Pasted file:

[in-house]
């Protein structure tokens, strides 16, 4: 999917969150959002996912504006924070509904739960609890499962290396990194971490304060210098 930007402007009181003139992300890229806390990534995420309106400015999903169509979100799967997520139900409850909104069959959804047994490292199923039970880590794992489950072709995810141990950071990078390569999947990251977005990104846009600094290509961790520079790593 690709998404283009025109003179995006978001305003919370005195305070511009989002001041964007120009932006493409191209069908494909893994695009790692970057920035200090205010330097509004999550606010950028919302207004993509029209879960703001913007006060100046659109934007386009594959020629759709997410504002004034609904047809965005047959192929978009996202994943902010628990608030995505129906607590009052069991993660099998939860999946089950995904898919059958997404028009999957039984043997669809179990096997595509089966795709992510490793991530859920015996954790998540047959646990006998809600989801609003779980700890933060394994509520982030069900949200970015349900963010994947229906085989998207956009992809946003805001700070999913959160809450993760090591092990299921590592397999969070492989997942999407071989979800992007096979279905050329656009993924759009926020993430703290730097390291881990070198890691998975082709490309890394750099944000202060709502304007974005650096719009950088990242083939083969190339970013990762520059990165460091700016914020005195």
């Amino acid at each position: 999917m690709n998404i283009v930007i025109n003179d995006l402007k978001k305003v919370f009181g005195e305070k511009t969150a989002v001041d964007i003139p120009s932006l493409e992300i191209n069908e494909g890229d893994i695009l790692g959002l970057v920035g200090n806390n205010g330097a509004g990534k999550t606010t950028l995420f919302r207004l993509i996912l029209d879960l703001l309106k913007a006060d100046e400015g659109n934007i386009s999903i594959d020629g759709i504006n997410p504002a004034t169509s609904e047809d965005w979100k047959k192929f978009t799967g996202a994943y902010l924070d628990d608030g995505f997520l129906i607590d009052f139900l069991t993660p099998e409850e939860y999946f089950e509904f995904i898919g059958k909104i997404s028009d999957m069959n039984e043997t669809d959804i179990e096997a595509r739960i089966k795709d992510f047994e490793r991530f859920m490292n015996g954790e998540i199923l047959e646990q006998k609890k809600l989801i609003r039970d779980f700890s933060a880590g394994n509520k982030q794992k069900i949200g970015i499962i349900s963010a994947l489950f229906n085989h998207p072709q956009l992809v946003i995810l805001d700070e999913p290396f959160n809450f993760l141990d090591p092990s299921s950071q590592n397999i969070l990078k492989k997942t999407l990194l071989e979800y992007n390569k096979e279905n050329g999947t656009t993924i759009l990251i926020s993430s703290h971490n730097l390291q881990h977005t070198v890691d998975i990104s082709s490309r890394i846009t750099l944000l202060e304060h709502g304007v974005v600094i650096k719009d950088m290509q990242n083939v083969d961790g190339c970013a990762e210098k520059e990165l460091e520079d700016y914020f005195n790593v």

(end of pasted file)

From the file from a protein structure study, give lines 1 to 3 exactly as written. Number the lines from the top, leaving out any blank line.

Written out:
[in-house]
């Protein structure tokens, strides 16, 4: 999917969150959002996912504006924070509904739960609890499962290396990194971490304060210098 930007402007009181003139992300890229806390990534995420309106400015999903169509979100799967997520139900409850909104069959959804047994490292199923039970880590794992489950072709995810141990950071990078390569999947990251977005990104846009600094290509961790520079790593 690709998404283009025109003179995006978001305003919370005195305070511009989002001041964007120009932006493409191209069908494909893994695009790692970057920035200090205010330097509004999550606010950028919302207004993509029209879960703001913007006060100046659109934007386009594959020629759709997410504002004034609904047809965005047959192929978009996202994943902010628990608030995505129906607590009052069991993660099998939860999946089950995904898919059958997404028009999957039984043997669809179990096997595509089966795709992510490793991530859920015996954790998540047959646990006998809600989801609003779980700890933060394994509520982030069900949200970015349900963010994947229906085989998207956009992809946003805001700070999913959160809450993760090591092990299921590592397999969070492989997942999407071989979800992007096979279905050329656009993924759009926020993430703290730097390291881990070198890691998975082709490309890394750099944000202060709502304007974005650096719009950088990242083939083969190339970013990762520059990165460091700016914020005195």
């Amino acid at each position: 999917m690709n998404i283009v930007i025109n003179d995006l402007k978001k305003v919370f009181g005195e305070k511009t969150a989002v001041d964007i003139p120009s932006l493409e992300i191209n069908e494909g890229d893994i695009l790692g959002l970057v920035g200090n806390n205010g330097a509004g990534k999550t606010t950028l995420f919302r207004l993509i996912l029209d879960l703001l309106k913007a006060d100046e400015g659109n934007i386009s999903i594959d020629g759709i504006n997410p504002a004034t169509s609904e047809d965005w979100k047959k192929f978009t799967g996202a994943y902010l924070d628990d608030g995505f997520l129906i607590d009052f139900l069991t993660p099998e409850e939860y999946f089950e509904f995904i898919g059958k909104i997404s028009d999957m069959n039984e043997t669809d959804i179990e096997a595509r739960i089966k795709d992510f047994e490793r991530f859920m490292n015996g954790e998540i199923l047959e646990q006998k609890k809600l989801i609003r039970d779980f700890s933060a880590g394994n509520k982030q794992k069900i949200g970015i499962i349900s963010a994947l489950f229906n085989h998207p072709q956009l992809v946003i995810l805001d700070e999913p290396f959160n809450f993760l141990d090591p092990s299921s950071q590592n397999i969070l990078k492989k997942t999407l990194l071989e979800y992007n390569k096979e279905n050329g999947t656009t993924i759009l990251i926020s993430s703290h971490n730097l390291q881990h977005t070198v890691d998975i990104s082709s490309r890394i846009t750099l944000l202060e304060h709502g304007v974005v600094i650096k719009d950088m290509q990242n083939v083969d961790g190339c970013a990762e210098k520059e990165l460091e520079d700016y914020f005195n790593v």